Not Sure Anti-Shifting Rules Are the Solution for a Pitching Problem and Other Bullets

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Not Sure Anti-Shifting Rules Are the Solution for a Pitching Problem and Other Bullets

Analysis and Commentary, Chicago Cubs News

So, shortly after I wrote in this space yesterday that my stomach was angry at me and I was going to power through … I got sick as a dog. I was out of commission, laid up with the worst hangover ever (except it wasn’t actually a hangover, as I didn’t even get the fun part the night before). As of this morning, I’m feeling better; good enough to proceed with a normal day. Knock on wood.

  • Folks are talking about the shift, and the possibility of banning it, once again. The discussion started with this Jayson Stark piece:

  • There are WILDLY varying opinions on both the wisdom of trying to kill the extreme shift and what exactly it would accomplish, almost all of which is theoretical – there is no one “right” answer. Although I don’t have a strong opinion either way, I do think you could do something simple like you have to have two infielders on each side of second base and not have too many implementation problems. That would probably increase base hits and action in the field a little bit (and it would also possibly increase the impressive defensive play opportunities), but I don’t think we know that for sure. I also am of the mind that the real issue when it comes to decreased activity on the field is the improvement and specialization of pitchers. It’s easy to say “ooh, see, it’s better to put the ball in play now!” or “ooh, you don’t need to kill the shift, guys just need to go the other way”, but this is what batters are facing:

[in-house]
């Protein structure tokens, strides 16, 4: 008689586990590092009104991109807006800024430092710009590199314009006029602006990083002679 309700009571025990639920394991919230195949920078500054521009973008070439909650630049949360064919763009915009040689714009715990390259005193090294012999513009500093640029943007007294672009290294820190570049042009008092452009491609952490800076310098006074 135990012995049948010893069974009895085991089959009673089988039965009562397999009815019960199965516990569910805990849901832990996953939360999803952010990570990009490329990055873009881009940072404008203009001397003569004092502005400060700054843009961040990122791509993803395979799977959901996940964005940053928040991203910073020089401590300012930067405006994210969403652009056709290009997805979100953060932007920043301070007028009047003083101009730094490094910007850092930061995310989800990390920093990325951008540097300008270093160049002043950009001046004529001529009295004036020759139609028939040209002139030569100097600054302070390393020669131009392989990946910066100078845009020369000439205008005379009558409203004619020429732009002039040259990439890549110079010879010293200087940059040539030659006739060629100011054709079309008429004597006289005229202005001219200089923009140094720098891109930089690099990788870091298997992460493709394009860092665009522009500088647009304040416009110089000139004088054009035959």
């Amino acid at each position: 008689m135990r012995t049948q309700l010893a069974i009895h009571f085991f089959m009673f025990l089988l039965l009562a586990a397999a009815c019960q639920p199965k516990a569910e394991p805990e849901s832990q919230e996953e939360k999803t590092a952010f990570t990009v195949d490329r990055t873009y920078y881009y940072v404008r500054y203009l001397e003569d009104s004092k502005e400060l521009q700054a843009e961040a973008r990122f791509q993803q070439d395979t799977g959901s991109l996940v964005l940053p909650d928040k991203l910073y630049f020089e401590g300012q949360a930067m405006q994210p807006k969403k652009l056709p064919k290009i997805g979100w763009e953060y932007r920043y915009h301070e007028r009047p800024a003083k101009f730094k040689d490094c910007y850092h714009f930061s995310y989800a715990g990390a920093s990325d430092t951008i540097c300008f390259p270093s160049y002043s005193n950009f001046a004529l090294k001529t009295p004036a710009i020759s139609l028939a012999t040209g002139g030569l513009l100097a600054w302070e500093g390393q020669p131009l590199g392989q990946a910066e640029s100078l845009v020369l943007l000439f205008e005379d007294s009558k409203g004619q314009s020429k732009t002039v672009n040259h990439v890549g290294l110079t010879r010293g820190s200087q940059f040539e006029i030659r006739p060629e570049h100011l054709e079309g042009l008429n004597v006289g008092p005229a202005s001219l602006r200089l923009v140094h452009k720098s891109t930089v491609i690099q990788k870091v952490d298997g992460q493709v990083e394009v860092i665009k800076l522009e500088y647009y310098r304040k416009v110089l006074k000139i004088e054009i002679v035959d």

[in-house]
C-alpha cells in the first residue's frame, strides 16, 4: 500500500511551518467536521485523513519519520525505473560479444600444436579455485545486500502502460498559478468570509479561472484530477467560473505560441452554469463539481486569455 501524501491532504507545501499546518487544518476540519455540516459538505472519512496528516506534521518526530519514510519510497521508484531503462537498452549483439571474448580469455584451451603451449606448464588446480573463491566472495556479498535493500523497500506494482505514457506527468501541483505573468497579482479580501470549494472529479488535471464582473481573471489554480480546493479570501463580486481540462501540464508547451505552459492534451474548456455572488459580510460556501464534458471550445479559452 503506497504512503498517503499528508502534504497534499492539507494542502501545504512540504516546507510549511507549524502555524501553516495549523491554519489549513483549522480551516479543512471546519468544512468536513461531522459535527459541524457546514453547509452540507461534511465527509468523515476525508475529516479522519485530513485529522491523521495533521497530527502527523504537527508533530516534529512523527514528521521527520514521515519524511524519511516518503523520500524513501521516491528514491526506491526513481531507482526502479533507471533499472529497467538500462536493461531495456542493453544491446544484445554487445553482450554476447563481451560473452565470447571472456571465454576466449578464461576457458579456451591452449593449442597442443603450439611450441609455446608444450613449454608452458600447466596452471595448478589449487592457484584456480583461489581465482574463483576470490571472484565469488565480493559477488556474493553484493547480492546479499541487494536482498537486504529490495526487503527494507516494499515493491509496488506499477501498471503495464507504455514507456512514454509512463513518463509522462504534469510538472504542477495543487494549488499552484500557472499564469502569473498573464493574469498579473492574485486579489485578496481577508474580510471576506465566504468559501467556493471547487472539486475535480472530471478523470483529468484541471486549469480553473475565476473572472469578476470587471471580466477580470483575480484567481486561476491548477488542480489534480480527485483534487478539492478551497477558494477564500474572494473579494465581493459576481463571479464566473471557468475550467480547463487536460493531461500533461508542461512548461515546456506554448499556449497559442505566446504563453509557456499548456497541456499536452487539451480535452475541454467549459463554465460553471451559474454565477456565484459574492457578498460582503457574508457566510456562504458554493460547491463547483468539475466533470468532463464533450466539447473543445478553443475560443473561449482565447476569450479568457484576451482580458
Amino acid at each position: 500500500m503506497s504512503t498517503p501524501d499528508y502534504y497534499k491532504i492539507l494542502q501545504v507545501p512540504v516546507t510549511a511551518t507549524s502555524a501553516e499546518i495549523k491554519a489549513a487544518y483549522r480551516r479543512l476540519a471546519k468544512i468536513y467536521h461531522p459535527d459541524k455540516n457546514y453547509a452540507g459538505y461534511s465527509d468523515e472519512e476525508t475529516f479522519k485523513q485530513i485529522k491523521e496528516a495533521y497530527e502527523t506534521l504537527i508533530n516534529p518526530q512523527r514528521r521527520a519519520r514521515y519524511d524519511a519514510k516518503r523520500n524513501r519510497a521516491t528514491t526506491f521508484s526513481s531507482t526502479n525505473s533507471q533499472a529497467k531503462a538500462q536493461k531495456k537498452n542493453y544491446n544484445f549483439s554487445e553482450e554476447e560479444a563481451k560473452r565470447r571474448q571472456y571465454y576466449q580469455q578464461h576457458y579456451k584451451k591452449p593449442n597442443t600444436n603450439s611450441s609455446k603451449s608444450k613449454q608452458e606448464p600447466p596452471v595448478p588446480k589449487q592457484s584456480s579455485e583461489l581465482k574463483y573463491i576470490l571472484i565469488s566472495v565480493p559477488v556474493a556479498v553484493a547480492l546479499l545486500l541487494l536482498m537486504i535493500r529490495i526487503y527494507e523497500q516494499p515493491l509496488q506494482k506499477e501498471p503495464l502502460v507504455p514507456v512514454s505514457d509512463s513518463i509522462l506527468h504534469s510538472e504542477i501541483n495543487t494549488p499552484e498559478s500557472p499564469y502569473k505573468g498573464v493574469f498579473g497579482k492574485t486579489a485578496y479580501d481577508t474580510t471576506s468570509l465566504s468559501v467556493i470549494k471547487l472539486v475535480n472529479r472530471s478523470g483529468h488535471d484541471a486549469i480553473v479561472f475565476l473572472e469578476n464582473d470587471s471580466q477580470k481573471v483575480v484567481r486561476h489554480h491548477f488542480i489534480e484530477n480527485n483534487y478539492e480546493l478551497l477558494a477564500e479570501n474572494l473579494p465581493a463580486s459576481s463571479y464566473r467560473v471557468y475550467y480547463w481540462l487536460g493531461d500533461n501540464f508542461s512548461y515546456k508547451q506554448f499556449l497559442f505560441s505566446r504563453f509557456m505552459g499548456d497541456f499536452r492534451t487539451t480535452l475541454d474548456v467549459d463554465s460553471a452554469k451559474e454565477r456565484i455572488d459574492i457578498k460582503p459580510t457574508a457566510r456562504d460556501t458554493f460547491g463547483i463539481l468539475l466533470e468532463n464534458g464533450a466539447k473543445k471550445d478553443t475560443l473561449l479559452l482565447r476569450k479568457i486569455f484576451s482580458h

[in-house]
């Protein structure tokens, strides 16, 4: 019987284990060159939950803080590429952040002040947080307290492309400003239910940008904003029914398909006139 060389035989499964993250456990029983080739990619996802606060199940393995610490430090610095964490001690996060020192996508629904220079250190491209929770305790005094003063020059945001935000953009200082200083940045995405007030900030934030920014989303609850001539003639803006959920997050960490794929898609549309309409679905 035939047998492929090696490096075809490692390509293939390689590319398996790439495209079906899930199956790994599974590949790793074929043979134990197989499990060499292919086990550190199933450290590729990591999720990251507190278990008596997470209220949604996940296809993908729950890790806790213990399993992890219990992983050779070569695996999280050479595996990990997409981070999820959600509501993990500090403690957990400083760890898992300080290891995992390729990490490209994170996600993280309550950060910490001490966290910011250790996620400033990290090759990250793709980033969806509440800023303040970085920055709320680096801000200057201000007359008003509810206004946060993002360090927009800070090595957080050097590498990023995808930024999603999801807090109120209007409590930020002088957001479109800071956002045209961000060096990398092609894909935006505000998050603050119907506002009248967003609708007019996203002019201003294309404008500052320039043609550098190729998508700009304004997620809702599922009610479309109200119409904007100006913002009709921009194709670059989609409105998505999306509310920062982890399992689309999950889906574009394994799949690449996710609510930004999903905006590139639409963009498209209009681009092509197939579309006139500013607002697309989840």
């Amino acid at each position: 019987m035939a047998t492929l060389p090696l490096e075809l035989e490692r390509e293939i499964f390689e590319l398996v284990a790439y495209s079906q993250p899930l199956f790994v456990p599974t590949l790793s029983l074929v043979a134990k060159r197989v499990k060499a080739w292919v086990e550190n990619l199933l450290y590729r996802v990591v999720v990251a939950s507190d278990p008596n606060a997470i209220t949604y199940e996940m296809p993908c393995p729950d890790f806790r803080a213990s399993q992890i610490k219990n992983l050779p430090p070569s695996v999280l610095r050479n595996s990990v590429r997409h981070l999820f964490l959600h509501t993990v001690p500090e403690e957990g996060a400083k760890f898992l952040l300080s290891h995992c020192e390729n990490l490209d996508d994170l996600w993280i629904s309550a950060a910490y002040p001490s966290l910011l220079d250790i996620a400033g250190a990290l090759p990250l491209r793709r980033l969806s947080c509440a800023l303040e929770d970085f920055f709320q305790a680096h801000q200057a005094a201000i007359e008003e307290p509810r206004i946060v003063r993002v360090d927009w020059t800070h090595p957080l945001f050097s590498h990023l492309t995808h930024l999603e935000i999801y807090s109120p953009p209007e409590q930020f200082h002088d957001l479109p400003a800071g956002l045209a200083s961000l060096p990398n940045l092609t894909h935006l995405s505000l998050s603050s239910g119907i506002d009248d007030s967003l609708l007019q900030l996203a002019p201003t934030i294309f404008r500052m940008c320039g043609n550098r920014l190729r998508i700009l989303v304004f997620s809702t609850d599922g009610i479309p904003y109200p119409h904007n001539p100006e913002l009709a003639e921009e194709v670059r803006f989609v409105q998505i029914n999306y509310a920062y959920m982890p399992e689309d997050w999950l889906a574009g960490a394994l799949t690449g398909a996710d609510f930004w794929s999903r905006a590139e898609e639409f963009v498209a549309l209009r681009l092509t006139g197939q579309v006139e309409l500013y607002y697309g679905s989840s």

• Since you can’t realistically legislate that pitchers have to stop pitching over 93 mph and limit the movement on their pitches, I am still thinking that a slight change to the height of the mound and/or the distance to home plate would be a better solution to baseball’s lack-of-action-on-the-field problem. From there, you could do other things, too, like limiting one-batter relievers, employ a pitch clock, and add the DH to the NL. Long-term, I do think baseball needs to think about how to get more balls in play.
  • Local politics once again arrive on the Cubs’ doorstep:

  • Cubs ownership hasn’t really flexed a lot of muscle to oust Alderman Tunney just yet, but he really can’t be surprised that after a near decade of roadblocks (whether you supported them or not), the organization would prefer to have a more team-friendly Alderman in place. That said, I’m not sure bouncing Tunney is going to be realistic, as he’s extremely well-entrenched at this point, having already been re-elected three times to four-year terms.
  • Day 5 of the 12 days of deals at Amazon is all about the home, which means robot vacuums, sheets and blankets, tools, puzzles, and much more.

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Author: Brett Taylor

Brett Taylor is the Editor and Lead Writer at Bleacher Nation, and you can find him on Twitter at @BleacherNation and @Brett_A_Taylor.